The Relevance of Poetry, a Guest Post from Dane Cobain


I love poetry. I read it. I write it. But I have hardly ever featured it on Linda’s Book Bag, so it gives me enormous pleasure to welcome author and poet Dane Cobain today. Dane’s latest book, Eyes Like Lighthouses: When the Boats Come Home is a collection of poems and is available for purchase here.

Excitingly, Dane agreed to write a guest post for the blog all about the relevance of poetry, but he also offered to write a poem exclusively for Linda’s Book Bag if I gave him five words to work from. Instantly, five words popped into my head: starlight, eclectic, desire, windmill, narrative. This is what Dane wrote and I think it’s rather wonderful, especially as Erika Eigen’s song Lighthouse Keeper was featured in the film sound track to A Clockwork Orange:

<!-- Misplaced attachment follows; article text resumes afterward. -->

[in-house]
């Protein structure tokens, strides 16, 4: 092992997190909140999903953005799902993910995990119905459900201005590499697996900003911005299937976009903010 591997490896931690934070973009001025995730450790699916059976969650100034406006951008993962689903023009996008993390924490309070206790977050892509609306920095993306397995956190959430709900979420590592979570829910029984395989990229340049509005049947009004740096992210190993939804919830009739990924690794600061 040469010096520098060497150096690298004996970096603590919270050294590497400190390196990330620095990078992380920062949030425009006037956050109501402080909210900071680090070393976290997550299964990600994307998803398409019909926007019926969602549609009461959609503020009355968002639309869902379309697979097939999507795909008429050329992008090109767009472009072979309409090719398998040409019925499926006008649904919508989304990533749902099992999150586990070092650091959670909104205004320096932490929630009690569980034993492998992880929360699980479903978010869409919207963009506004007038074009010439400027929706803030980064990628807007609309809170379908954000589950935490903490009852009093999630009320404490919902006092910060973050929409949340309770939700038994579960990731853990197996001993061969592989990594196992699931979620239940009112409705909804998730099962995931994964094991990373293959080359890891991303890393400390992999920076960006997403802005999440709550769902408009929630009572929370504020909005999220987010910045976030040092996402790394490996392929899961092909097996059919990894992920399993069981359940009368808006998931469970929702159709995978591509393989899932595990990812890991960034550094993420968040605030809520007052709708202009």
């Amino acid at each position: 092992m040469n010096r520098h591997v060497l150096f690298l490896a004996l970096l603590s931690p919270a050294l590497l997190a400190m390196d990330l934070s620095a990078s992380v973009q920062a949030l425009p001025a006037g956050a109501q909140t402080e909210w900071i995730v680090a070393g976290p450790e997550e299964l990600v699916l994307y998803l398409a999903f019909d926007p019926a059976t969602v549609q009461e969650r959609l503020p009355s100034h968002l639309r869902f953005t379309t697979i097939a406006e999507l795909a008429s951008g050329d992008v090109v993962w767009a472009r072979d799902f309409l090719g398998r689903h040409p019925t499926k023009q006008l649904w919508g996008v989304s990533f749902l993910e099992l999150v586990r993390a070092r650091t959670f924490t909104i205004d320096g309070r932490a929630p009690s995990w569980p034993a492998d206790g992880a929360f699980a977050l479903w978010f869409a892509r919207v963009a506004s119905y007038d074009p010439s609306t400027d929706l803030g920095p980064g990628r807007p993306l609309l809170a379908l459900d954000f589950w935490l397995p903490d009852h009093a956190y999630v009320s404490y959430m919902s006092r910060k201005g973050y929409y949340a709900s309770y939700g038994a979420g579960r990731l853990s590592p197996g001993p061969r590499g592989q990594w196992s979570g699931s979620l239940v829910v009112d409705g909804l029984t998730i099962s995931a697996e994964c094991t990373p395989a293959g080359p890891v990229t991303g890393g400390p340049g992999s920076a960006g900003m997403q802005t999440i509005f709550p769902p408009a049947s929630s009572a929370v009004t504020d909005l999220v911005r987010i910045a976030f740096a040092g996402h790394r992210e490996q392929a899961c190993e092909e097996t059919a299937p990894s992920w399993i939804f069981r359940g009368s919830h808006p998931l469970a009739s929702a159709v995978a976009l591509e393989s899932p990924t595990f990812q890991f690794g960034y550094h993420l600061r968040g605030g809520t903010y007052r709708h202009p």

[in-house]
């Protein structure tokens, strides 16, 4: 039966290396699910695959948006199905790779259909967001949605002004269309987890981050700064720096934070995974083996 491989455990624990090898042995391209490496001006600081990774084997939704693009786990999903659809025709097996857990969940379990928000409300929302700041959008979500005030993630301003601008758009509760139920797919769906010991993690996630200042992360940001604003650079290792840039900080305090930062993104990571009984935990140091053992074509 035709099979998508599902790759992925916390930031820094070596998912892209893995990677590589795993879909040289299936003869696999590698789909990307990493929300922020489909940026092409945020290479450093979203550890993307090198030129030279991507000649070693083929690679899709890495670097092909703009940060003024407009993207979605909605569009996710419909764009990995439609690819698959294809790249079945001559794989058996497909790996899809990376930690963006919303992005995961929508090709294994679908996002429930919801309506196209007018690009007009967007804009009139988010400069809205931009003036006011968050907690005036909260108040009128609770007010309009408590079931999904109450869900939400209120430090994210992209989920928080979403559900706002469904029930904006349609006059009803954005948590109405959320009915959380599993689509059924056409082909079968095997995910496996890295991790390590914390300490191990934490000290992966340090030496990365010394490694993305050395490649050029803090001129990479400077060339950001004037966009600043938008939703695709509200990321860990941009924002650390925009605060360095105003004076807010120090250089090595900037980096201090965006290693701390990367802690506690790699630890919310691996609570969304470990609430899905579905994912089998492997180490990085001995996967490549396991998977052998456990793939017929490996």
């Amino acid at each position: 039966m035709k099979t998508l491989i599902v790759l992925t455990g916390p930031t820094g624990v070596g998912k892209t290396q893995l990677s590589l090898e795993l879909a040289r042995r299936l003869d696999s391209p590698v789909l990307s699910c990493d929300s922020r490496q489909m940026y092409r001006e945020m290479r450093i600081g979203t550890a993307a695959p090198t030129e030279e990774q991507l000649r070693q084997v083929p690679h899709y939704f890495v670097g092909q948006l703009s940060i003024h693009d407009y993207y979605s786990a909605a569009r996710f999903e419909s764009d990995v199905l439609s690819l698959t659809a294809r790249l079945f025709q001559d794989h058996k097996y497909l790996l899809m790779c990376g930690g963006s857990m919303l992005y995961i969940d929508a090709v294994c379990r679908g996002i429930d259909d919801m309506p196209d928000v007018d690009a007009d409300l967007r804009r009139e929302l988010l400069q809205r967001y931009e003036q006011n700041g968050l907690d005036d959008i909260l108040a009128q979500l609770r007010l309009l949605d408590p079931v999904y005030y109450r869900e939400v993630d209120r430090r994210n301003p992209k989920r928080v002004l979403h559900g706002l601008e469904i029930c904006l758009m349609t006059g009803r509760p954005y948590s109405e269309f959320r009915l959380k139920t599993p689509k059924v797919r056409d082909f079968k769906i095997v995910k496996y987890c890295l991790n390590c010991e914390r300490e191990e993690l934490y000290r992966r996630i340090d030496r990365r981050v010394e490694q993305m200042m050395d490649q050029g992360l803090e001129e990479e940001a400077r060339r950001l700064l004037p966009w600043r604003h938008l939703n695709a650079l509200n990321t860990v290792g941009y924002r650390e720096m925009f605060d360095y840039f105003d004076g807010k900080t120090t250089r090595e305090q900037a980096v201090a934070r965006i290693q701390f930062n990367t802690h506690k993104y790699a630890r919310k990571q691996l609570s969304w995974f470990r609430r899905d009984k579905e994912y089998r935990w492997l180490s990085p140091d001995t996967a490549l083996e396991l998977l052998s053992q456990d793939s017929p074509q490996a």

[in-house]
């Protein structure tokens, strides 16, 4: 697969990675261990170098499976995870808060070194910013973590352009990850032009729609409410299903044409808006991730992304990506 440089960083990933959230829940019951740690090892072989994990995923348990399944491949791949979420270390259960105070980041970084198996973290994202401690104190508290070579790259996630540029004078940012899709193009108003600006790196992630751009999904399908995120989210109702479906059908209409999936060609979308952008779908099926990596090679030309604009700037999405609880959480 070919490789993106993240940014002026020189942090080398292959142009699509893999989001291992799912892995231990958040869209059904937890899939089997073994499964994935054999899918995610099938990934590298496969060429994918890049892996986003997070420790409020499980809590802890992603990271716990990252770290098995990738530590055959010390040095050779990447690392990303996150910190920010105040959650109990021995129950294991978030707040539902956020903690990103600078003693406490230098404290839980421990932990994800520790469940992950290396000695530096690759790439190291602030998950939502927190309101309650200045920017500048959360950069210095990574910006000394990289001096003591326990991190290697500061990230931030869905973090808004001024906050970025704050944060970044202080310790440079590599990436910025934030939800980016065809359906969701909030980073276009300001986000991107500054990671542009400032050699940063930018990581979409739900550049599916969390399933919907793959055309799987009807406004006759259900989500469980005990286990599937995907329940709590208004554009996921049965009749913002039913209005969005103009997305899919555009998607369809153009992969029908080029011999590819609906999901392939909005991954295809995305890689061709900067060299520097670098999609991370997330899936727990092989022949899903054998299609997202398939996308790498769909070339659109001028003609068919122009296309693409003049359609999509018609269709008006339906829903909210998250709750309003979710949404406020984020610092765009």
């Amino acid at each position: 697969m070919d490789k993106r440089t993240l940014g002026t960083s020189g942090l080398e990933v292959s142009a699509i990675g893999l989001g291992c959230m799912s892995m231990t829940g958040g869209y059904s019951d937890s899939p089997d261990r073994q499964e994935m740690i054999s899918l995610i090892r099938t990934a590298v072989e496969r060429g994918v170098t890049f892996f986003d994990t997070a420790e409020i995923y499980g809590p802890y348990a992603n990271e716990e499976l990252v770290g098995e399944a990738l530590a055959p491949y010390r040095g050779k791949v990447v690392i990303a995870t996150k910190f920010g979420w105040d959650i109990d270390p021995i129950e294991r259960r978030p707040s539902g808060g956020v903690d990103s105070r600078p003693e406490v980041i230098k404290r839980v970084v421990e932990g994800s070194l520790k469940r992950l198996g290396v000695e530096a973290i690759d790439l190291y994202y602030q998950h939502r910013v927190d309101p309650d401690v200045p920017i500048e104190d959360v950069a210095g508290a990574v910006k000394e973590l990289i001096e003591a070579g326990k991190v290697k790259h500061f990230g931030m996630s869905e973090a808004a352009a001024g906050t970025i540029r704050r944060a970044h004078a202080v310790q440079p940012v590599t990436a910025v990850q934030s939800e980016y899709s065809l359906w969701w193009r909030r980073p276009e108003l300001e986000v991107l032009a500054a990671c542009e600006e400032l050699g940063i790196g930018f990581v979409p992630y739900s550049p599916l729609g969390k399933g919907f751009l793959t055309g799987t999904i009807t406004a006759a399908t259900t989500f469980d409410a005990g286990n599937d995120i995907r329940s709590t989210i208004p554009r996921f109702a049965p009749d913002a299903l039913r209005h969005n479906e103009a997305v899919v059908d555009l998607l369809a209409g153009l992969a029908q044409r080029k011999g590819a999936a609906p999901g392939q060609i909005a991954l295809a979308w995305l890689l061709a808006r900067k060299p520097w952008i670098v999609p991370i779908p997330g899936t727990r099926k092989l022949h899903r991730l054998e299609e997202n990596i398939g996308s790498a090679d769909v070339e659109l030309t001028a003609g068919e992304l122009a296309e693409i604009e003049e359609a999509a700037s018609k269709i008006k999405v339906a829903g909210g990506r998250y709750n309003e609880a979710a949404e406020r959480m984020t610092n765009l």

For Erika Eigen

All my life

I’ve been a lighthouse,

and the night

is a sight

that frightens me;


I stand alone

on the sandy shore,

sure to shore up my defences

with eclectic collections

of electric fences,

meant to break down barriers

like a windmill grinding flour

into powder.


I desire silence;

I lust after naphtha

to keep my lamp lit

because sailors seek starlight

to know where north is,

but the stars don’t show the shoreline

where the rocks break waves

like trainers on a pavement.


This is my cross-eyed

night-time narrative;

I saw dead men’s reflections

when I looked into

the mirror.


I am the last

of a dying breed;

the lights are going out

and they won’t be lit again

in our lifetimes;

they made me retrain

to be a solar panel.

Eyes Like Lighthouses When the Boats Come Home


Eyes Like Lighthouses When the Boats Come Home is Dane Cobain’s first book of poetry, distilled from the sweat of a thousand memorised performances in this reality and others. It’s not for the faint-hearted.

“I’ve never seen anyone do a stream of consciousness piece as talented as that. Very impressed.” – Mark Allsard-Will, author of Saskatch-A-Man and co-founder of Cuckoo’s Nest Press